For me, Marshall Berman’s All That Is Solid Melts Into Air confirmed and clarified the poetics resulting from the amorality and violence underlying the cycle of structure and destruction of cities that was always behind much of the art I loved. I had first had numerous occasions to understand the flattening of affect that Fredric Jameson later described as one of the defining characteristcs of late modern/ post-modern life, where cultural artefacts jumble into one another, losing the weight of significations on the way to becoming icons of absent history. But there was something alien and wonderful in these artefacts of modernism that remained remote and nostalgic (like steam punk). Every city-center street with a slightly long memory, every watering hole bar, cowboy pool hall,  cafe, or remnant of an earlier, more artisanal form of commercially organized life my friends and I had ever loved had been  threatened or swept away by the time I left the state where I was born. I had intuited in significant ways how easily the vascular connections that kept a past a vital participant in a present could be broken.  But the easily-ruptured web that held the lives within cities together, bonded by ties of friendship and shared space, were a little beyond my youthful horizon then.

Even so, I couldn’t have known how delicate and fragile every link in the human chain would one day become. For that full realization I would thankfully have to wait. Witnessing the machinery manufacturing the decay of large cities was the first lesson in what punishments desire has to endure. Later still, it was Japan that entered my life, a butcher’s knifeblade at the throat of kinship.


Moloch who entered my soul early! Moloch in whom I am a consciousness without a body! Moloch who frightened me out of my natural ecstasy! Moloch who I abandon! Wake up in Moloch! Light streaming out of the sky!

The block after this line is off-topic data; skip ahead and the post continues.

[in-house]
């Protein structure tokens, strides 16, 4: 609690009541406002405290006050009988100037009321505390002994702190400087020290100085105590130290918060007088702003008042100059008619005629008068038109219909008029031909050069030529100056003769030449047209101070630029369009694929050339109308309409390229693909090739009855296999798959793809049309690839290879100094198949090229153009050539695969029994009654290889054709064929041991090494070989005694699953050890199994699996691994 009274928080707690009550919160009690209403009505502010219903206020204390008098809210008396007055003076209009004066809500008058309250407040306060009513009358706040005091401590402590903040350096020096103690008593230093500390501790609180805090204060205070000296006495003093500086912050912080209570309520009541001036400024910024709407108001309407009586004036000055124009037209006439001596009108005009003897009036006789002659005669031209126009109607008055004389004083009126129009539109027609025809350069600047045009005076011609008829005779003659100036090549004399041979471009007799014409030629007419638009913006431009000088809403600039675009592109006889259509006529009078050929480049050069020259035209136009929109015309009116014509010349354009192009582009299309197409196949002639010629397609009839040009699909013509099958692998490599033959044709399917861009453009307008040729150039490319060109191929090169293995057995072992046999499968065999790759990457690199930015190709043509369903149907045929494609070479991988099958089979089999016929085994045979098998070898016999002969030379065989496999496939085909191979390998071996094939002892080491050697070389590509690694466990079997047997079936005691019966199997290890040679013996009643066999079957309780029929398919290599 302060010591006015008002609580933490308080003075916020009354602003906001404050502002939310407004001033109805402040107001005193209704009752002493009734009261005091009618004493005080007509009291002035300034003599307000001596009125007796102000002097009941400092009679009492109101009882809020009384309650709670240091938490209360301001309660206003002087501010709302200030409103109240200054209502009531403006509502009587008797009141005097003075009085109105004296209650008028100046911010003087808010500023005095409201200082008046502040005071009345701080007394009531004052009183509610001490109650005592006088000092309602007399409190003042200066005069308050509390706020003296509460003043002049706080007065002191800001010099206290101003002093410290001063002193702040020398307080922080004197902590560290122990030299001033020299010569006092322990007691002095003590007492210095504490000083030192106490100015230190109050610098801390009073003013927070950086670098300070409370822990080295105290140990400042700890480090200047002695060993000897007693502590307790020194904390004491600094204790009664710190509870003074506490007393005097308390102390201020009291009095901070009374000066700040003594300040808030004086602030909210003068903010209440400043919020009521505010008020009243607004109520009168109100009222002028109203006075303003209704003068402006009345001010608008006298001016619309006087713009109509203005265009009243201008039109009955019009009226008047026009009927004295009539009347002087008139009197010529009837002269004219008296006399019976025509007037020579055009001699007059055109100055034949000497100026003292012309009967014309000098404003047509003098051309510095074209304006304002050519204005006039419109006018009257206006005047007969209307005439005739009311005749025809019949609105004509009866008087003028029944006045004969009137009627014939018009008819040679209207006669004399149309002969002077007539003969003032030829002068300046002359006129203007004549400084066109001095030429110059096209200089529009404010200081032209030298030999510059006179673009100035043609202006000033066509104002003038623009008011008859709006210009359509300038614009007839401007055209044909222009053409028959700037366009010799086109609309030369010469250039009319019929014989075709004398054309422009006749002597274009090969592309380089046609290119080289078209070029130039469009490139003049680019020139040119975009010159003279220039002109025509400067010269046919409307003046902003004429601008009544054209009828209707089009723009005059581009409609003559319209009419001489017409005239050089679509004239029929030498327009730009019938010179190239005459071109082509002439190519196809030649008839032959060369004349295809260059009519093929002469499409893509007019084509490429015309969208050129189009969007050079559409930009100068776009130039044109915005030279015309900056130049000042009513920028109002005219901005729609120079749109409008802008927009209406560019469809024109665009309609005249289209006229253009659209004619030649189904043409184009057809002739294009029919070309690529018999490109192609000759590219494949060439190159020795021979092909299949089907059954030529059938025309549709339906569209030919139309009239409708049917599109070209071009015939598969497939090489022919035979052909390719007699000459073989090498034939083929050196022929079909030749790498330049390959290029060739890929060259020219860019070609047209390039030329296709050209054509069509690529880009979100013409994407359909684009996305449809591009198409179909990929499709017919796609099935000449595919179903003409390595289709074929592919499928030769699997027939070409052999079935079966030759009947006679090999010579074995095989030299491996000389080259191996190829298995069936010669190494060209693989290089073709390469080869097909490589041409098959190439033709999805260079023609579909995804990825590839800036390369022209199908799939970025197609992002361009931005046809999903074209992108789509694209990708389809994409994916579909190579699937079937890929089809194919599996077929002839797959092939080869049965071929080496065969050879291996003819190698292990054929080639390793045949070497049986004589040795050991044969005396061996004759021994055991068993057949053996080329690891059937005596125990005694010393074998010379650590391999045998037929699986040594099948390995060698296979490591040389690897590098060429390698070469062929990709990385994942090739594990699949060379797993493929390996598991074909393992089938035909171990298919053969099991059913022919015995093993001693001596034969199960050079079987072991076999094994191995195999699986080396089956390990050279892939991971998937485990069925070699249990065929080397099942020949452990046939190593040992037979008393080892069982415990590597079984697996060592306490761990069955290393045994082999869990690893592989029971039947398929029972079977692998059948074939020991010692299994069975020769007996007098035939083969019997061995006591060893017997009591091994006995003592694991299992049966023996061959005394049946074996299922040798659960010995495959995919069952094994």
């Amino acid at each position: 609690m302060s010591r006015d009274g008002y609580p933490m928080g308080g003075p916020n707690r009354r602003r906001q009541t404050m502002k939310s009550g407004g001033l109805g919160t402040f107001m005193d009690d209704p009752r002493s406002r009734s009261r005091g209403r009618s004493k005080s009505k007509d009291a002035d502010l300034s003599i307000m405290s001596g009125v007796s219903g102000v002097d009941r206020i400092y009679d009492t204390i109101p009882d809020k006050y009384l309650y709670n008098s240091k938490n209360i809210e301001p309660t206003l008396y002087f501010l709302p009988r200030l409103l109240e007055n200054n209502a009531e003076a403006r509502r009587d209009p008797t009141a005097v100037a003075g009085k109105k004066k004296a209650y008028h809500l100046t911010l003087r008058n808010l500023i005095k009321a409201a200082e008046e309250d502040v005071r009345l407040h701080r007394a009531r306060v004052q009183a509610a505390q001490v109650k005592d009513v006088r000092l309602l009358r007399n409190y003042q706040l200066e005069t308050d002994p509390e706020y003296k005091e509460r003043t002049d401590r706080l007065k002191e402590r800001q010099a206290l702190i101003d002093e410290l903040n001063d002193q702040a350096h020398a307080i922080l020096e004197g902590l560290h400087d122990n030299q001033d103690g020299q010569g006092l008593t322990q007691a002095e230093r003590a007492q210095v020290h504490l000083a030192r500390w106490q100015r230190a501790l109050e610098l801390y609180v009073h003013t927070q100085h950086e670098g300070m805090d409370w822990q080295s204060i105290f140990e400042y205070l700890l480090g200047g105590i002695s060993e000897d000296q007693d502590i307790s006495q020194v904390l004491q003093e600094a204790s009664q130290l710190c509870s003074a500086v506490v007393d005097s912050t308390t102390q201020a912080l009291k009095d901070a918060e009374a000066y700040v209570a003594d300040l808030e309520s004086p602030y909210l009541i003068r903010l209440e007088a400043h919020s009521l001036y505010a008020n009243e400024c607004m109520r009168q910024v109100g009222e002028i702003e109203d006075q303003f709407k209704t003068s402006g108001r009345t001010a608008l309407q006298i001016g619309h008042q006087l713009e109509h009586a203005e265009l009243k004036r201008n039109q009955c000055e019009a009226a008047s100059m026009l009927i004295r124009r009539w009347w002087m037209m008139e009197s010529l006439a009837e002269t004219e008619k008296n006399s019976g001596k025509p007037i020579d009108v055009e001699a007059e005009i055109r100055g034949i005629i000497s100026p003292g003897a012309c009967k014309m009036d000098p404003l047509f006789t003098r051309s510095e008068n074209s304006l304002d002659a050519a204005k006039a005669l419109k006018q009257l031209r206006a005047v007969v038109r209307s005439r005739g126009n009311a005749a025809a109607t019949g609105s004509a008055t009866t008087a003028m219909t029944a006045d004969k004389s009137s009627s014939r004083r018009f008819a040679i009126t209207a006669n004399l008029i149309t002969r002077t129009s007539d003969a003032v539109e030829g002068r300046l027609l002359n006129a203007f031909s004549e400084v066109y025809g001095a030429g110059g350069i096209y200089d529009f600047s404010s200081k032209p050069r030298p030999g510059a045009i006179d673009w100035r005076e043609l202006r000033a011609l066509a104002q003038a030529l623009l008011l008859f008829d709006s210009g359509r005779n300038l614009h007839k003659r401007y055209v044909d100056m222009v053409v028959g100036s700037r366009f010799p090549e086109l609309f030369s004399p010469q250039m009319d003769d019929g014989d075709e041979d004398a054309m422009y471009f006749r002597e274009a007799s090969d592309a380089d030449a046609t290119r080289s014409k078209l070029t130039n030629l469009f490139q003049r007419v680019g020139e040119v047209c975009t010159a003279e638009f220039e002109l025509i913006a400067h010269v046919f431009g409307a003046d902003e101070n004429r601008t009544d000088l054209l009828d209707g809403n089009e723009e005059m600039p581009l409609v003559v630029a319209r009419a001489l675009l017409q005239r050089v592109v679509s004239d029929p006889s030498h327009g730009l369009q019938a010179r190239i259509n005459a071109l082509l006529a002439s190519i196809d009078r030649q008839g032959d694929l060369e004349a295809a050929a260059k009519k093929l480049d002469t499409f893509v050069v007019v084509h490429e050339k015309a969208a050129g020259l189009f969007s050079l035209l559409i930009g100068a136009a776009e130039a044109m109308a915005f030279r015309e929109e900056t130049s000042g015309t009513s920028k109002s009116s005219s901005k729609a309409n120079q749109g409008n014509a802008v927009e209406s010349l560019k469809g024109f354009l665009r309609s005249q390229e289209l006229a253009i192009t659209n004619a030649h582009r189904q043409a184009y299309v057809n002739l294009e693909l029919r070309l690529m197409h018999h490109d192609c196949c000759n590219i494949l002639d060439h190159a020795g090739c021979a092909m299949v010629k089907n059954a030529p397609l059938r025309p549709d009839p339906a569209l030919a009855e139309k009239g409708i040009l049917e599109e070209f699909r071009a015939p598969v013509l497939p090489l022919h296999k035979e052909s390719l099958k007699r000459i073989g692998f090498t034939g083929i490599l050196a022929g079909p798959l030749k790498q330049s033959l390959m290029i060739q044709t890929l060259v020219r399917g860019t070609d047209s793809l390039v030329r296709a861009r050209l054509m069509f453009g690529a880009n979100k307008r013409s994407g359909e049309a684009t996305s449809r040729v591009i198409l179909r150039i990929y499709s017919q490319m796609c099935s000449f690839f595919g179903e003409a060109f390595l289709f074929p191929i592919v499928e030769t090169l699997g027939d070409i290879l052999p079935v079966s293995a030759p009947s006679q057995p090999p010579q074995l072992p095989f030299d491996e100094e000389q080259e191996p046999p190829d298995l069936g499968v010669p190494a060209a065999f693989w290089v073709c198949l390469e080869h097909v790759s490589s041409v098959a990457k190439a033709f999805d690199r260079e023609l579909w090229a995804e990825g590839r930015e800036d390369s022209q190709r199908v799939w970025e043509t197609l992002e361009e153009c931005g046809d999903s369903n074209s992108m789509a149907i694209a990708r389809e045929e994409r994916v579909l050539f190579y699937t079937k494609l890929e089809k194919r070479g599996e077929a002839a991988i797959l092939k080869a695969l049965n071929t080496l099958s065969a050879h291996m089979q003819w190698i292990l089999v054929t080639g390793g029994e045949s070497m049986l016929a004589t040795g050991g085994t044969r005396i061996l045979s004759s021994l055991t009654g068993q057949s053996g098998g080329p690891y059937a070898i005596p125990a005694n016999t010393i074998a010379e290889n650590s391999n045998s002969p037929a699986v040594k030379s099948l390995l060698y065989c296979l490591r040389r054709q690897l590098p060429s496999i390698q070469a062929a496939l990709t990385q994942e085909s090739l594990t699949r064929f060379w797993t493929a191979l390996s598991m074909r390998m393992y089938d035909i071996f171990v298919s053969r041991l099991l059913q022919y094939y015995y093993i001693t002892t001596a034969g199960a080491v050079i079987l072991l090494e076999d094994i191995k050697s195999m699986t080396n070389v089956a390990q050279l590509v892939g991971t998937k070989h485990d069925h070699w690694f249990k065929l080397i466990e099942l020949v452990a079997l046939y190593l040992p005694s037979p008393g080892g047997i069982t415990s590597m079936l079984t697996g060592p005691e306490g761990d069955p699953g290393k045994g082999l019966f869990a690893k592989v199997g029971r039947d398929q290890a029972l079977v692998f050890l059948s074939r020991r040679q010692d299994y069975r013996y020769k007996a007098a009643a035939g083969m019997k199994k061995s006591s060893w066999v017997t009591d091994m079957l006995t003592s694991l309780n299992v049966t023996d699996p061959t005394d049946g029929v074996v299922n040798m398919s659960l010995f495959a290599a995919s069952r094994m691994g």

– Allen Ginsberg, Howl

On discovering the news of  Marshall Berman’s death, like everyone else I sadly pulled my copy of All That Is Solid Melts Into Air down from the shelf,  and I found this in the preface.
My friends will know why this paragraph stopped me needing to read further:

‘Shortly after I finished this book, my dear son Marc, five years old, was taken from me. I dedicate All That Is Solid Melts into Air to him. His life and death bring so many of its ideas and themes close to home: the idea that those who are most happily at home in the modern world, as he was, may be most vulnerable to the demons that haunt it; the idea that the daily routine of playgrounds and bicycles, of shopping and eating and cleaning up, of ordinary hugs and kisses, may be not only infinitely joyous and beautiful but also infinitely precarious and fragile; that it may take desperate and heroic struggles to sustain this life, and sometimes we lose. Ivan Karamazov says that, more than anything else, the death of children makes him want to give back his ticket to the universe. But he does not give it back. He keeps on fighting and loving; he keeps on keeping on.”¹[b]

¹ Marshall Berman,  All That is Solid Melts Into Air,  Simon and Schuster, 1981.
² see Lauren Berlant, Cruel Optimism, Duke, 2011.

Rui Toys books
(Don’t miss the video clip below this picture of Rui of Marshall Berman talking about the decay and struggle for survival of New York. It’s inspiring!)

6 thoughts on “Novelty and Savagery

  1. Brian, This is a beautiful piece. Please don’t give back your ticket to the universe. Thank you for introducing me to All That’s Solid Melts the Air. You have been heard.


    Liked by 1 person